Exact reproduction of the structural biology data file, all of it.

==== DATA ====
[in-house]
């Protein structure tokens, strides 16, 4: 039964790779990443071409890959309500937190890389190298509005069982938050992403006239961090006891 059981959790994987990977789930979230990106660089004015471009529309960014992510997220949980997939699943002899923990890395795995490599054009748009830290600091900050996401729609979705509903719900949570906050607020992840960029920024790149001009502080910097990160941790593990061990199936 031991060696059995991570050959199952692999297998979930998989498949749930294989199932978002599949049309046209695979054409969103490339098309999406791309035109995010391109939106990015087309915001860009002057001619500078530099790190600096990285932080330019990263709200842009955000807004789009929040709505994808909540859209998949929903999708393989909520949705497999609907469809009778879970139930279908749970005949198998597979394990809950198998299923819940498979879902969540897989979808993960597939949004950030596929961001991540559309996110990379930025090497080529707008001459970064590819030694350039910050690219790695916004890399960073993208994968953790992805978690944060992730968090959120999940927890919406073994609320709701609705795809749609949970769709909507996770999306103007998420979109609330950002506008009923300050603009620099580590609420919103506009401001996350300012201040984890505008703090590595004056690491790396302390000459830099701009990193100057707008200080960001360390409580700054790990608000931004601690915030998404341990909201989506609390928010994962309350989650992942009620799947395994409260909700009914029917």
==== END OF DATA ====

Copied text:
[in-house]
């Protein structure tokens, strides 16, 4: 039964790779990443071409890959309500937190890389190298509005069982938050992403006239961090006891 059981959790994987990977789930979230990106660089004015471009529309960014992510997220949980997939699943002899923990890395795995490599054009748009830290600091900050996401729609979705509903719900949570906050607020992840960029920024790149001009502080910097990160941790593990061990199936 031991060696059995991570050959199952692999297998979930998989498949749930294989199932978002599949049309046209695979054409969103490339098309999406791309035109995010391109939106990015087309915001860009002057001619500078530099790190600096990285932080330019990263709200842009955000807004789009929040709505994808909540859209998949929903999708393989909520949705497999609907469809009778879970139930279908749970005949198998597979394990809950198998299923819940498979879902969540897989979808993960597939949004950030596929961001991540559309996110990379930025090497080529707008001459970064590819030694350039910050690219790695916004890399960073993208994968953790992805978690944060992730968090959120999940927890919406073994609320709701609705795809749609949970769709909507996770999306103007998420979109609330950002506008009923300050603009620099580590609420919103506009401001996350300012201040984890505008703090590595004056690491790396302390000459830099701009990193100057707008200080960001360390409580700054790990608000931004601690915030998404341990909201989506609390928010994962309350989650992942009620799947395994409260909700009914029917």